Ruch Chorzow SA, a Polish soccer club with a budget about 1 percent of Arsenal’s and a stadium where 90 percent of the seats aren’t covered by a roof, will become the first central European team to start trading on a stock exchange.

The 14-time champion of Poland, based in the southern city of Chorzow, sold new shares in a private placement in September, raising 1.81 million zloty ($597,500) for an 11 percent stake, and will spend most of the cash on new players. The shares start trade today on Warsaw’s NewConnect market for smaller companies.

Ruch, which isn’t related to kiosk operator Ruch SA, forecasts net income will grow to 1.74 million zloty in 2012 from 233,681 zloty today. It’s banking on the European soccer championships, which Poland hosts with neighboring Ukraine that year, to boost interest in the game.

“Neither the financial crisis nor the controversy swirling around Polish soccer could stop us,” Chief Executive Officer Katarzyna Sobstyl said in a statement distributed before a news conference in Warsaw today.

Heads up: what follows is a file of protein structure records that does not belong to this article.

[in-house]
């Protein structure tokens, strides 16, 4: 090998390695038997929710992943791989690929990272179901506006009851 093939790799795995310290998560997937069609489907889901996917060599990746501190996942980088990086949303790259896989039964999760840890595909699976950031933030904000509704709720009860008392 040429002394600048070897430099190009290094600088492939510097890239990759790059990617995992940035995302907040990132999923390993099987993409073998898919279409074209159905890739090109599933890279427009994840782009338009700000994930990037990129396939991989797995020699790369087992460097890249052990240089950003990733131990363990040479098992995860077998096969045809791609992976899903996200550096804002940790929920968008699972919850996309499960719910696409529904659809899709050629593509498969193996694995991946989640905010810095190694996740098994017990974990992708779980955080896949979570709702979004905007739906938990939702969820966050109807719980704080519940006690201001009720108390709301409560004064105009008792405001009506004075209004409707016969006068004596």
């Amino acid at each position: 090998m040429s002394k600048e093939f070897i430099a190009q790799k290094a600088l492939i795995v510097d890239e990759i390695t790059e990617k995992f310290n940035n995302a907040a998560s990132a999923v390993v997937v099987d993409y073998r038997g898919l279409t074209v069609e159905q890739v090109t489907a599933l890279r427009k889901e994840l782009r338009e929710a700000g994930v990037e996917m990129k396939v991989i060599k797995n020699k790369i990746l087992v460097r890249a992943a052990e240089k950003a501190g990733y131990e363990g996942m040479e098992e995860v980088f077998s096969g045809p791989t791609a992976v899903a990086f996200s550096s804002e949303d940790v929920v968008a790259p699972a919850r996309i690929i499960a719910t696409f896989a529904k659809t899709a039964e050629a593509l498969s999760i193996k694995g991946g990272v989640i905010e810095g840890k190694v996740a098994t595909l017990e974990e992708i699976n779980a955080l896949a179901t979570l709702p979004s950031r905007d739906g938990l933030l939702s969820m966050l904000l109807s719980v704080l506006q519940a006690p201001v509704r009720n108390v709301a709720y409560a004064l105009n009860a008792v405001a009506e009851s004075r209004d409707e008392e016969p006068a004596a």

Last month Poland almost forfeited its World Cup qualifying matches, after an arbitration court suspended the management of the football association for not doing enough to fight match- fixing scandals in which more than 100 people have been charged.

“Any move like Ruch’s is a step in the right direction” for Polish soccer because it will raise transparency and improve the league’s image, Jacek Bochenek, head of Deloitte’s operations related to the championship, said by phone yesterday.

Sales Growth

Polish soccer clubs had sales of 63 million euros ($79.6 million) last season, up 47 percent from a year earlier, according to figures from Deloitte cited in Ruch’s prospectus, and Bochenek says they could top 200 million euros. That compares with 2.3 billion euros for England’s Premier League, and accounts for 0.5 percent of the European total.

Ruch, now seventh in Poland’s 16-team first division, plans to win the championship again as early as in 2011, by which time it could more than double its revenue from 2007, to 16.5 million zloty. Sales may reach 10.1 million zloty in 2008, about 1 percent of Arsenal Holdings Plc’s 223 million pounds ($328.5 million), according to the prospectus.

Average turnout this season at Ruch’s 10,000-seat stadium is 8,407 supporters, compared with a Polish league average of 6,741 and 75,691 at Manchester United.

Chorzow, like FC Barcelona, displays a charitable foundation’s logo on its uniforms, forgoing revenue from a corporate sponsor.

“We do it because we want to make the game more friendly to potential new supporters, such as families,” Marzena Mrozik, Ruch’s marketing director, said by phone yesterday.